Singapore sought out US Covid-19 vaccine developer Arcturus Therapeutics Holdings Inc. and is funding its research in order to secure the first doses of any successful final product, in a reflection of the growing urgency in the race for immunisation.

San Diego-based Arcturus, in a partnership with Duke-NUS Medical School, is now in the early stages of human testing with the goal of producing a single-shot vaccine to immunise the Southeast Asian country’s population, said Chief Executive Officer Joseph Payne.

“The understanding is that because Singapore funded and helped us develop the vaccine, our intention is to definitely play a key role in their vaccination strategy,” Payne said in an interview Tuesday.

As it becomes clear that countries cannot fully re-open their economies safely before a vaccine is available, big and rich nations have secured early supply from major front-runner candidates by companies such as AstraZeneca Plc and Pfizer Inc. Other nations lower in the pecking order have taken matters into their own hands, with Thailand and India creating their own candidates, or in Singapore’s case, signing up with smaller pharmaceutical players.


As with many vaccine makers seeking a shot to control the pandemic, Arcturus has seen its stock soar. The shares have surged nearly 400% this year. While some international groups and a number of nations are promising to make vaccines affordable and accessible to all, doses will likely struggle to keep up with demand at first, putting those with early supply agreements at an advantage.

It’s too soon to know if Arcturus’s vaccine will be effective, and Payne didn’t give a time frame for when it could reach the market. The vaccine, known as Lunar-Cov19, is one of approximately 20 candidates globally that have reached the clinical trial phase, he said. Singapore’s Health Sciences Authority granted approval in July for the vaccine to be tested in a study involving 108 healthy volunteers of varying ages.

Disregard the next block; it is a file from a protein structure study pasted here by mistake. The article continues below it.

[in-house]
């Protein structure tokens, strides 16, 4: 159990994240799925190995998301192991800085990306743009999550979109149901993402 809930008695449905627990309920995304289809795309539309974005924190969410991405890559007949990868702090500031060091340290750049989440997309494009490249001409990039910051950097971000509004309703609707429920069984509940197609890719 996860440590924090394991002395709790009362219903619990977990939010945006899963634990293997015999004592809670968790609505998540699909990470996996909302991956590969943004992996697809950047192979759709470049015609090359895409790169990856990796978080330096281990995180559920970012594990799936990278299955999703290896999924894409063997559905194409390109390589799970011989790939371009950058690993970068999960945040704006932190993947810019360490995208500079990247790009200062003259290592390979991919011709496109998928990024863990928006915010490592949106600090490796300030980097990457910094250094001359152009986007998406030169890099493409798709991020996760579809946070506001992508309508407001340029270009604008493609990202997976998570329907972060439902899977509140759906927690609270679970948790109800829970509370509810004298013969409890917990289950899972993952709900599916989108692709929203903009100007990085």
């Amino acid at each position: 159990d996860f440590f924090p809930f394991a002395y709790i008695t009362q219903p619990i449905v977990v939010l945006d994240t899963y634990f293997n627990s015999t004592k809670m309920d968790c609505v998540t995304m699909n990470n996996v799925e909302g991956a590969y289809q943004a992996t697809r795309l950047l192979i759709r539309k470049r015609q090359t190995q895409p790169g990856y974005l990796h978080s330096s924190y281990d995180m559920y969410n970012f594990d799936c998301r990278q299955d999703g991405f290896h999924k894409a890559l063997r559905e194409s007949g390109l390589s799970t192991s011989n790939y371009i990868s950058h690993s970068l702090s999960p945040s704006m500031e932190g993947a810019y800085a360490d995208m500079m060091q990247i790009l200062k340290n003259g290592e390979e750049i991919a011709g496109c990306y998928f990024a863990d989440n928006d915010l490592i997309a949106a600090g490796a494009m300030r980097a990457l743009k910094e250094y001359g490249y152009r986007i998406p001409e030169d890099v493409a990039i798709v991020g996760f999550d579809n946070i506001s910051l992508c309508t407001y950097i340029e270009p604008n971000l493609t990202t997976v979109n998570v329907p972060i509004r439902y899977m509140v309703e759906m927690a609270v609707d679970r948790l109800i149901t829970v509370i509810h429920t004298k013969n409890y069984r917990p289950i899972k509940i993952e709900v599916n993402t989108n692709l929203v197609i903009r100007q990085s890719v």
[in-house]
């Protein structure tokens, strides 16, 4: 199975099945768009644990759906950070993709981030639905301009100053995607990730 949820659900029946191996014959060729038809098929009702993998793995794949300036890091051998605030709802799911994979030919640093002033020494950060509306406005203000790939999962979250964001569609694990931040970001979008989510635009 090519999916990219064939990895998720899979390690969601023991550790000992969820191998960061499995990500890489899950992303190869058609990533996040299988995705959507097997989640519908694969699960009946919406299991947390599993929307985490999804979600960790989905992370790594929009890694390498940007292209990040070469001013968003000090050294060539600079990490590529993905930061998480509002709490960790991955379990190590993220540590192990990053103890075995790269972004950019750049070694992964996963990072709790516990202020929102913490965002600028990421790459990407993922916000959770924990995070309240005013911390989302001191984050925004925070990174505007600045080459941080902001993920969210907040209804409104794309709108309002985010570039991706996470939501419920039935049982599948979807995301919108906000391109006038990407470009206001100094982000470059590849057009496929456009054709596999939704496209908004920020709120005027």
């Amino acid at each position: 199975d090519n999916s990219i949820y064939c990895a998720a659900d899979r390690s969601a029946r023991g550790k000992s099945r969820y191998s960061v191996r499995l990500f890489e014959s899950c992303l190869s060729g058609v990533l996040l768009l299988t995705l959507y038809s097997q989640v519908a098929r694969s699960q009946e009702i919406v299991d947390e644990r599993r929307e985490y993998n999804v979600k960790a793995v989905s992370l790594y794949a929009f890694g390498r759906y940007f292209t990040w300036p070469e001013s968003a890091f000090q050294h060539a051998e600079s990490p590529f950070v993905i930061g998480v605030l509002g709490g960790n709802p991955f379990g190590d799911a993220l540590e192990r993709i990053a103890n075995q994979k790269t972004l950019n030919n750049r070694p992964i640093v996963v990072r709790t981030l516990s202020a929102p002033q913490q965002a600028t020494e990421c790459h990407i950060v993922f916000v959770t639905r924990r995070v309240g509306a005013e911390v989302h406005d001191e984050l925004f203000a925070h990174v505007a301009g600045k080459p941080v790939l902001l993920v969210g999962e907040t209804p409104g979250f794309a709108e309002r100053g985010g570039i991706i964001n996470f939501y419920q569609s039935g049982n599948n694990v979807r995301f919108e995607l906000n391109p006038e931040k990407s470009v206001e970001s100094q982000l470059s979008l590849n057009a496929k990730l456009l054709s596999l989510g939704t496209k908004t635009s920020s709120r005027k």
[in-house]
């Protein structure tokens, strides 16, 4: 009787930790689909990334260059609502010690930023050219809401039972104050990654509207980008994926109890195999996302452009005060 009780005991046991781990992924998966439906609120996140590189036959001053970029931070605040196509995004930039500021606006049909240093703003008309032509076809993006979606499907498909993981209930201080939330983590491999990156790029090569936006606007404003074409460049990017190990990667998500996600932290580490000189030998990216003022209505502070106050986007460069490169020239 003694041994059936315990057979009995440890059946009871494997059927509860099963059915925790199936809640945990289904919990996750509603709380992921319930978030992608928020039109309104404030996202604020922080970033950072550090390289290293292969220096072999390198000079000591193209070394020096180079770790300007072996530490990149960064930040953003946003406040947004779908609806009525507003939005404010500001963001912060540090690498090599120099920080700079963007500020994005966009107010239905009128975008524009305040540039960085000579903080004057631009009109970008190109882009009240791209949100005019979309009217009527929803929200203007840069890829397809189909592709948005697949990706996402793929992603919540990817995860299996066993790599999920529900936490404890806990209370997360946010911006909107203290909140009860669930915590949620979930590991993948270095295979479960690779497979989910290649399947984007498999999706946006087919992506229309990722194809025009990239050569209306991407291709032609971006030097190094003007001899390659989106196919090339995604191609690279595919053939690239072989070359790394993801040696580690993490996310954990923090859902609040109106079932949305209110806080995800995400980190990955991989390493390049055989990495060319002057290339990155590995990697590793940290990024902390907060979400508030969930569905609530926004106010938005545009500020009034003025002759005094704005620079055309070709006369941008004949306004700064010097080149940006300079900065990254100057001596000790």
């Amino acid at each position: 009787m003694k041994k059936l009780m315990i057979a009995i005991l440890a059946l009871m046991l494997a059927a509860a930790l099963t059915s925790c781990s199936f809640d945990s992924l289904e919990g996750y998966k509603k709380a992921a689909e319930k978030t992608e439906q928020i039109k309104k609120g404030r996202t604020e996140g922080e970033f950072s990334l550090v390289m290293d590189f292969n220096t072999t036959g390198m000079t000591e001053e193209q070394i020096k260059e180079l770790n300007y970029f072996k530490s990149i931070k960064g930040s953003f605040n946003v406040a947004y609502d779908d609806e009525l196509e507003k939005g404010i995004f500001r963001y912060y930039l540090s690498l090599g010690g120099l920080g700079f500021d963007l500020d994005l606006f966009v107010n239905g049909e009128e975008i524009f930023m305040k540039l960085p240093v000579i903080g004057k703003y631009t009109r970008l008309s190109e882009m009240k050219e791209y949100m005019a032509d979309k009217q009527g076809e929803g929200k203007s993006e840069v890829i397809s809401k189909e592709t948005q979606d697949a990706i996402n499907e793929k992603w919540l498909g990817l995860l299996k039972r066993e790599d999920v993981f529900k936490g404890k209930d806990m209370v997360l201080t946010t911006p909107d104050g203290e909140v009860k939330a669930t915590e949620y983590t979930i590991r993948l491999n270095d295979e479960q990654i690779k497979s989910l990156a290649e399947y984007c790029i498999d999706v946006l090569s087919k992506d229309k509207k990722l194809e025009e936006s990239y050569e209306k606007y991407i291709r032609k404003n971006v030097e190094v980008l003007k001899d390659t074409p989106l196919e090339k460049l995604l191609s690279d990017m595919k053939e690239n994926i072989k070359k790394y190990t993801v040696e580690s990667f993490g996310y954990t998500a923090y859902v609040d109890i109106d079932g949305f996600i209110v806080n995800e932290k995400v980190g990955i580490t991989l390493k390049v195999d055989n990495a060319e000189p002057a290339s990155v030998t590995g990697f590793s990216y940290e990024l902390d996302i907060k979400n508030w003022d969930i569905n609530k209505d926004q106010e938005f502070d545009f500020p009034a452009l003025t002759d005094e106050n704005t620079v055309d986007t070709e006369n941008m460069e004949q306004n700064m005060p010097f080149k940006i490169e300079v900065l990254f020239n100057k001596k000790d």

The trial is due to be completed in October, with results to be available shortly after, according to Ooi Eng Eong, deputy director of Duke-NUS’s emerging infectious diseases program. The school is a partnership between Duke University in the U.S. and the National University of Singapore.

If the tests prove successful, a separate trial will be conducted among a larger group of individuals across countries with higher prevalence of the virus to determine efficacy, Payne said. He added that the company has also signed a supply agreement to deliver the vaccine to Israel.

More than 160 vaccines are currently under development globally. Moderna Inc. and China’s CanSino Biologics Inc. are among the leading candidates with shots in the advanced stages of human testing.

Single-Dose Approach

Arcturus and Duke-NUS aim to produce a single-dose vaccine. That’s in contrast with some of the front-runner candidates, which may require double doses as a vaccine’s efficacy wanes over time. Double shots are likely to prove costly and more complicated to distribute widely.

“A single dose will work so much better in terms of the logistics to get people protected against Covid-19,” Ooi said.

The Lunar-Cov19 vaccine is self-replicating and would extend the duration that an individual’s immune system is exposed to the antigen, hopefully triggering a sufficiently robust immune response over time, Ooi said.

Vaccine Production

Depending on the dose size, Arcturus and Duke-NUS aim to produce up to 30 million doses in the initial batch of vaccines. The company recently signed a production agreement with pharmaceutical company Catalent Inc. of Somerset, New Jersey.

The number of doses produced in the first batches would likely exceed the quantity required by Singapore and may be available for distribution to other countries, Ooi said.